Climate protection Energy policy Energy transition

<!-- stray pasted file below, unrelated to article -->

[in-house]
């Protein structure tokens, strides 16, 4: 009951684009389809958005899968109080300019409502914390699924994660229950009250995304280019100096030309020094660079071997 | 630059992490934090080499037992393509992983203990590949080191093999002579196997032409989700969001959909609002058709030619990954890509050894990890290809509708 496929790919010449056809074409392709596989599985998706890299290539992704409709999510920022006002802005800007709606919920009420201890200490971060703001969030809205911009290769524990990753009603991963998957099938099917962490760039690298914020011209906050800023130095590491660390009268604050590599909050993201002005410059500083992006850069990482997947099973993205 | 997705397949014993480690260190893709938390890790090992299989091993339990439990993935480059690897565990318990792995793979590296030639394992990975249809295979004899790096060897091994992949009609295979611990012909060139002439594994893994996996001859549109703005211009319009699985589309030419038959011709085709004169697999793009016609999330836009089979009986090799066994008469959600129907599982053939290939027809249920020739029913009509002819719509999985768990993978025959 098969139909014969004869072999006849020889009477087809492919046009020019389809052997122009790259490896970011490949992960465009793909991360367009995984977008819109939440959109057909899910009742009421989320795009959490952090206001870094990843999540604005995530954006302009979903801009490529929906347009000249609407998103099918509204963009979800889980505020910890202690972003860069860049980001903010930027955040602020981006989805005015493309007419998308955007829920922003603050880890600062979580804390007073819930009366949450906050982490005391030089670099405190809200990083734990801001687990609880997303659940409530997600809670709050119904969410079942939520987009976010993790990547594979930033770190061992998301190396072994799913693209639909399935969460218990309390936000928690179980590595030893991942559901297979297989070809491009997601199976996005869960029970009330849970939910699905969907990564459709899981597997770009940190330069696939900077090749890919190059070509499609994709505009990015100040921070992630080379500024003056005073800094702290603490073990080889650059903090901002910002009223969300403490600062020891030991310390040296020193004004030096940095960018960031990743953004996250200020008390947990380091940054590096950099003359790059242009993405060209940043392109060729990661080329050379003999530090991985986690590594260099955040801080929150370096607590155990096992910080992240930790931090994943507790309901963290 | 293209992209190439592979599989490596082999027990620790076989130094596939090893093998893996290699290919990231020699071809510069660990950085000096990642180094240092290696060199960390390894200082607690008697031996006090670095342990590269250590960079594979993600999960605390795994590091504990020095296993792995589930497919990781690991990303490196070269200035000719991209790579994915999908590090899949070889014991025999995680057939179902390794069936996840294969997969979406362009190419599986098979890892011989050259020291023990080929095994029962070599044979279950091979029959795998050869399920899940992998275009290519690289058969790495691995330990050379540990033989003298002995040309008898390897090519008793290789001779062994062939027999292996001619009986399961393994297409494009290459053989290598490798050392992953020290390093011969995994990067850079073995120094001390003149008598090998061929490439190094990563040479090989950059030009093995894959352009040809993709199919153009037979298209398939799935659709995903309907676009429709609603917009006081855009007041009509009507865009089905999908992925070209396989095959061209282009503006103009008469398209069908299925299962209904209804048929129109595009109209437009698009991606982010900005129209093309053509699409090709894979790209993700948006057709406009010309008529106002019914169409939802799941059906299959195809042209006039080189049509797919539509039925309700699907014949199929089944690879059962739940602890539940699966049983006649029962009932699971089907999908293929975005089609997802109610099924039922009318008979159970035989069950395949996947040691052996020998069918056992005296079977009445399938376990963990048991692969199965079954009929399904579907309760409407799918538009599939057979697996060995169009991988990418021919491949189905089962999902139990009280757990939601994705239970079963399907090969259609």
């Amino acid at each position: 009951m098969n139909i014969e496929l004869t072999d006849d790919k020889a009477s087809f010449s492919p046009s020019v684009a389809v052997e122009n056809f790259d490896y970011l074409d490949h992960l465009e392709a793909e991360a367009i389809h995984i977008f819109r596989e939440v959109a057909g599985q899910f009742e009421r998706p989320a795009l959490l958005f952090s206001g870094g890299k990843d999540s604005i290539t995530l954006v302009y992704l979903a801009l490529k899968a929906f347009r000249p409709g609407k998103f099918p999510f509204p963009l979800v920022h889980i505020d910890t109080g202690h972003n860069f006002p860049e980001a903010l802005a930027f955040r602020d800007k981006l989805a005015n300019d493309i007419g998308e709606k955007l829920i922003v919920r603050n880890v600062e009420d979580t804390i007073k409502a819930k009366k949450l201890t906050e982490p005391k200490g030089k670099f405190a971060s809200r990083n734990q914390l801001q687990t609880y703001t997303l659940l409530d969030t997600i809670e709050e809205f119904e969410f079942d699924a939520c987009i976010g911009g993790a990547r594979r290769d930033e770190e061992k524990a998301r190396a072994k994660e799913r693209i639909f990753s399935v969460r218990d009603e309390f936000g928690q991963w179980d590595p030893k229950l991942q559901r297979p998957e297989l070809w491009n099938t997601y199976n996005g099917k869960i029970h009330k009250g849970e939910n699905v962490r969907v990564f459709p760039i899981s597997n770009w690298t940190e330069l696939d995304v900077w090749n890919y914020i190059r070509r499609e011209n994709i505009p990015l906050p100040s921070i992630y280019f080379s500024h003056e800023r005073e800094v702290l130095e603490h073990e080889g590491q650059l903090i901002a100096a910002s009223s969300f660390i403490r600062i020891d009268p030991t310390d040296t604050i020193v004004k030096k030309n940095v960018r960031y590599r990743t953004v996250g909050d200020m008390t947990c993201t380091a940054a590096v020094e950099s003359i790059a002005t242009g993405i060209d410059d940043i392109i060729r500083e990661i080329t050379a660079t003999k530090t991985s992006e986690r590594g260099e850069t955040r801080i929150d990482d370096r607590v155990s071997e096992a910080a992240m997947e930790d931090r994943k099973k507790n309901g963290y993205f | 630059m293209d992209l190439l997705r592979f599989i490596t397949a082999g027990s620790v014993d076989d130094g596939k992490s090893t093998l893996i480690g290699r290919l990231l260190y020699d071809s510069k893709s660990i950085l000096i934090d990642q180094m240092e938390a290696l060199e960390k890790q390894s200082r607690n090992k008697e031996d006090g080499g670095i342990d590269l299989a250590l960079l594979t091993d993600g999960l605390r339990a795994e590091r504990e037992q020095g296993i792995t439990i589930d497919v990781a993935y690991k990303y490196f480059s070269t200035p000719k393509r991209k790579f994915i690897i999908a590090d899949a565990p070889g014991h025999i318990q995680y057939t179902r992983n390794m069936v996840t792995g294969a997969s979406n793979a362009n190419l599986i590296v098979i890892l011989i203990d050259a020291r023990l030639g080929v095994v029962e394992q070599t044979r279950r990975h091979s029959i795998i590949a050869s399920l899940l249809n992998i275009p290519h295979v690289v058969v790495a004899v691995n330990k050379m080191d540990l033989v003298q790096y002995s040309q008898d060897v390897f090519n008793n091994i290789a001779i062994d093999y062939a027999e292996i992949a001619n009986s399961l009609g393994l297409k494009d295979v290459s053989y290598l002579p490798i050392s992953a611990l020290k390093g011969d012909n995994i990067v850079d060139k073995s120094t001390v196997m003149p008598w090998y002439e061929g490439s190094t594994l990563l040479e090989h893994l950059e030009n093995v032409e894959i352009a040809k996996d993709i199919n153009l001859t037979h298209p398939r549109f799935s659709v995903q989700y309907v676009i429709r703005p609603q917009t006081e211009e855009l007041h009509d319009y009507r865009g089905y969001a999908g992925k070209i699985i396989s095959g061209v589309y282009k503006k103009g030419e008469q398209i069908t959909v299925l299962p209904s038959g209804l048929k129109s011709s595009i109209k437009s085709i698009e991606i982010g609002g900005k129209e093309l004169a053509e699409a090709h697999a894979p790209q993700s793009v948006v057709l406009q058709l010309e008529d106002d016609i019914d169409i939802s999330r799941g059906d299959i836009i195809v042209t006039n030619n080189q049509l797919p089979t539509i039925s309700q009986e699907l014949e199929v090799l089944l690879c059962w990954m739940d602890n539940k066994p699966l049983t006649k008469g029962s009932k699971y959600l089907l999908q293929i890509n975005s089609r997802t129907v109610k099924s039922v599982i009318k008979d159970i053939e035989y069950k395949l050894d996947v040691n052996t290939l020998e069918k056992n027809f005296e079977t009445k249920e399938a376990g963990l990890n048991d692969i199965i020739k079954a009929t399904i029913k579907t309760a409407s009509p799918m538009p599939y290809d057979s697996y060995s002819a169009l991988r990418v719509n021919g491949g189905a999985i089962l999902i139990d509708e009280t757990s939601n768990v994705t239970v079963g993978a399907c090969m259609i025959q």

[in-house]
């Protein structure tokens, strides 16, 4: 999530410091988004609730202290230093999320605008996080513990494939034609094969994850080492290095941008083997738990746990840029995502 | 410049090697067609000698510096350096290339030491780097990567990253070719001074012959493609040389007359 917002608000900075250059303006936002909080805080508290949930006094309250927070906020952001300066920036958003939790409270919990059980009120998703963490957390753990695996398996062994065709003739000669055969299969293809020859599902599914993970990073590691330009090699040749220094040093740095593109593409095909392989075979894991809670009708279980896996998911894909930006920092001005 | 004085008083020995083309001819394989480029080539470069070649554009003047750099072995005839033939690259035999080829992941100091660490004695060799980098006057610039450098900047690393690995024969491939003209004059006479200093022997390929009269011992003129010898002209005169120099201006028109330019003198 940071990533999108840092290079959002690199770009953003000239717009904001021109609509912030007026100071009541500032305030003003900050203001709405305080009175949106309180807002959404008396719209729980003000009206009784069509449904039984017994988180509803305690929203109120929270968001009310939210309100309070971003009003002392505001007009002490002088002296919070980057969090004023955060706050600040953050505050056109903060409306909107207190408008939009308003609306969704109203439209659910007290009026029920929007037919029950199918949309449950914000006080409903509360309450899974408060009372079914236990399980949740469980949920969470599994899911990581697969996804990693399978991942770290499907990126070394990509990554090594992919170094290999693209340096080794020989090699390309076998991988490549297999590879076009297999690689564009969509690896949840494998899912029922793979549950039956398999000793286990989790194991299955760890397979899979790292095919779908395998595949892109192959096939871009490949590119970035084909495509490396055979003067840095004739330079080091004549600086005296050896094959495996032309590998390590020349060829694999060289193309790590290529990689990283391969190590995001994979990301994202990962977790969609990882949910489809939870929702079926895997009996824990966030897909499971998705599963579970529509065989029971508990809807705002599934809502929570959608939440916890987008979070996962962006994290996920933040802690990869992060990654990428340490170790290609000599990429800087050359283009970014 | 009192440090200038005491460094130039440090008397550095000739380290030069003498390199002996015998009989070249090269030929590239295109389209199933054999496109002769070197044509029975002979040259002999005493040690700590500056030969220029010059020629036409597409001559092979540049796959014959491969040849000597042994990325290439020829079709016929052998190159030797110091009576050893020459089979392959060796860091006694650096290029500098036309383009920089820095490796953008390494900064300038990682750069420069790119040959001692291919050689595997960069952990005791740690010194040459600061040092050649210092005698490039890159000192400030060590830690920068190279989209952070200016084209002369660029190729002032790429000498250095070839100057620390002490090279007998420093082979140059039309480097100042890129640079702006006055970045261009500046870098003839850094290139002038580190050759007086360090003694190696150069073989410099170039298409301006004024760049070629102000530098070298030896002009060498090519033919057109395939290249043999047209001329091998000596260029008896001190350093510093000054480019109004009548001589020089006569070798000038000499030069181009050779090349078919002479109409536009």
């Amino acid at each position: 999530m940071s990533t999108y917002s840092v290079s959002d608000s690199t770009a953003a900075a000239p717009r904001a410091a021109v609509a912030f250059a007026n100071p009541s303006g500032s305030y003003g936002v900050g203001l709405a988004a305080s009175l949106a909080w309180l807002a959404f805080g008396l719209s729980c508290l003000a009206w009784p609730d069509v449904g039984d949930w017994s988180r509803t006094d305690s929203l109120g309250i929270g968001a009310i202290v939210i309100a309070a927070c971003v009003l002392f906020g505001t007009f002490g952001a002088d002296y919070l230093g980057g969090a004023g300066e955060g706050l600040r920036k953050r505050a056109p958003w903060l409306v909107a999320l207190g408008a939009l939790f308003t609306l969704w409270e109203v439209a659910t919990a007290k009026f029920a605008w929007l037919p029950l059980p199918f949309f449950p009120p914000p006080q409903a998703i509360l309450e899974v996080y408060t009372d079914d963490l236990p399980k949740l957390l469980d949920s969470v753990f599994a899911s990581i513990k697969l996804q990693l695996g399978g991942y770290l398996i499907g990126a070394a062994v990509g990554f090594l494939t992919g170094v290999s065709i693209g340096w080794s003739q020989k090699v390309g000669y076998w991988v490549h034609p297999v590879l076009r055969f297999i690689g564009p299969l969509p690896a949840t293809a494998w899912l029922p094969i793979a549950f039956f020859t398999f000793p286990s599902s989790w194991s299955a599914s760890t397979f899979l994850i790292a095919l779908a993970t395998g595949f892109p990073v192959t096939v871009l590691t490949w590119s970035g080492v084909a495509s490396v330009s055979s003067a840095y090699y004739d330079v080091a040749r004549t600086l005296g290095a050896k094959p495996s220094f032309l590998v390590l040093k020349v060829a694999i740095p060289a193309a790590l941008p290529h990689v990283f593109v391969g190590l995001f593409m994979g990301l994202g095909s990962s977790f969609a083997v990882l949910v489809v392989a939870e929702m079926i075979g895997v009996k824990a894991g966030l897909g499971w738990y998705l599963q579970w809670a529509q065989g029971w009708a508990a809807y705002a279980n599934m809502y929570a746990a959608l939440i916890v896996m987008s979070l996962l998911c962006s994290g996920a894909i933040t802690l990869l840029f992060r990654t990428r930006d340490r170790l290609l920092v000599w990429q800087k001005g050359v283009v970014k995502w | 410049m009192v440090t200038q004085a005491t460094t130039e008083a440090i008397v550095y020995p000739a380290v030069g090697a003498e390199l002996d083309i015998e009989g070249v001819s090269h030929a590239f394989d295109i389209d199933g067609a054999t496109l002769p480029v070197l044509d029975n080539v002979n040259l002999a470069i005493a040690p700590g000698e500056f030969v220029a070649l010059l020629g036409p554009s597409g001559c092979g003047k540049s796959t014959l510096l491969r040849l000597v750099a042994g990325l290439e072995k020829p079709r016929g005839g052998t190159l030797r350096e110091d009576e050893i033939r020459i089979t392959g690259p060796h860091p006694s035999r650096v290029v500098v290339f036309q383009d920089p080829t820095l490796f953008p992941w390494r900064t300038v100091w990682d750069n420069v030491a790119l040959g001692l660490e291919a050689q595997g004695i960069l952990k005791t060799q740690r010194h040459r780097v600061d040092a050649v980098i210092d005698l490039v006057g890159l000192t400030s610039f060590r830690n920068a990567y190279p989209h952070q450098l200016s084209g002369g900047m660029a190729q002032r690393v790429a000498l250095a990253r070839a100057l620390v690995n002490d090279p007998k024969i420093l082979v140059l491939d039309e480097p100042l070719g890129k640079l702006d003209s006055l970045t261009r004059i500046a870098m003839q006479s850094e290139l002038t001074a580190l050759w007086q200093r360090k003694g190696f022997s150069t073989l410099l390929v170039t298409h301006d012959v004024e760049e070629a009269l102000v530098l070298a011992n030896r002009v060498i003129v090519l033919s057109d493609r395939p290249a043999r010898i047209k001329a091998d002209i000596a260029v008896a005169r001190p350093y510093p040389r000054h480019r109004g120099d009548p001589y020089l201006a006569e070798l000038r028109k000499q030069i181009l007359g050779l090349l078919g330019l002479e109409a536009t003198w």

<p>India’s onshore wind sector set for acceleration<br>Policy changes have created a strong project pipeline and almost 20 GW of new wind could be installed by 2026<br>Wind power is needed to meet fast-rising electricity demand and decarbonisation goals<br>Covid, supply chain disruptions and fierce competition have delayed project implementation<br>Interest in wind-solar hybrids and round-the-clock power is rising<br>Policy changes are having a strong positive effect on the outlook for new capacity</p><p>Onshore wind is becoming a mainstay of India’s power system and with good reason. Projects are being developed below the cost of new coal plant, the country’s primary source of power, providing a clean and cheap alternative to fossil fuels.</p><p>Energy demand grows continuously<br>Total power demand is rising by a compound average growth rate (CAGR) of about 6%, which is expected to increase electricity demand from 1,276 TWh in 2021 to 2,172 TWh by the end of the decade.</p><p>However, despite having over 40 GW of installed onshore wind capacity, the pace of wind deployment has slowed.</p><p>Following an impressive CAGR of 13 percent from 2012-2016, installed wind capacity growth declined to an annual average of 5 percent from 2016-21.</p><p>Targets set by the government mean this rate of growth needs to accelerate to 15% over the next decade, according to analysis by the Global Wind Energy Council (GWEC).</p><p>Expansion of wind energy stalls<br>The slowdown can be attributed to a number of factors, such as the introduction of competitive bidding, then, in 2020-21, the impact of the Covid-19 pandemic followed by ?disruptions to the supply chain and delays due to India’s monsoon period.</p><p>In 2021, only 1.45 GW of wind was installed, compared with an expected 2.3 GW. This was higher than in 2020 (1.14 GW), but lower than in 2019 (2.07 GW).</p><p>Four fifths of these deployments resulted from central government auctioning, with the remainder roughly split between state government tenders and the commercial and industrial (C&I) sector.</p><p>Fierce competition in the bidding process has led to a concentration of projects in the states of Gujarat and Tamil Nadu, which have both the best wind resources and the lowest cost of land.</p><p>However, this has created bottlenecks, for example in gaining grid access, leading to delays and cost overruns.</p><p>Capital-constrained distributors<br>In addition, GWEC warns that some projects face cancellation as low-cost bidding in the current tender design leaves no room to absorb inflationary pressures in the wind supply chain.</p><p>Cancellations have also occurred as a result of delays in signing Power Supply Agreements with the country’s cash-strapped distribution companies (discoms).</p><p>The poor financial condition of the discoms continues to hamper state-level tenders for wind projects. GWEC expects about 1.8 GW of state level projects to come online by 2025.</p><p>Offshore wind to provide major source of clean power for India<br>?</p>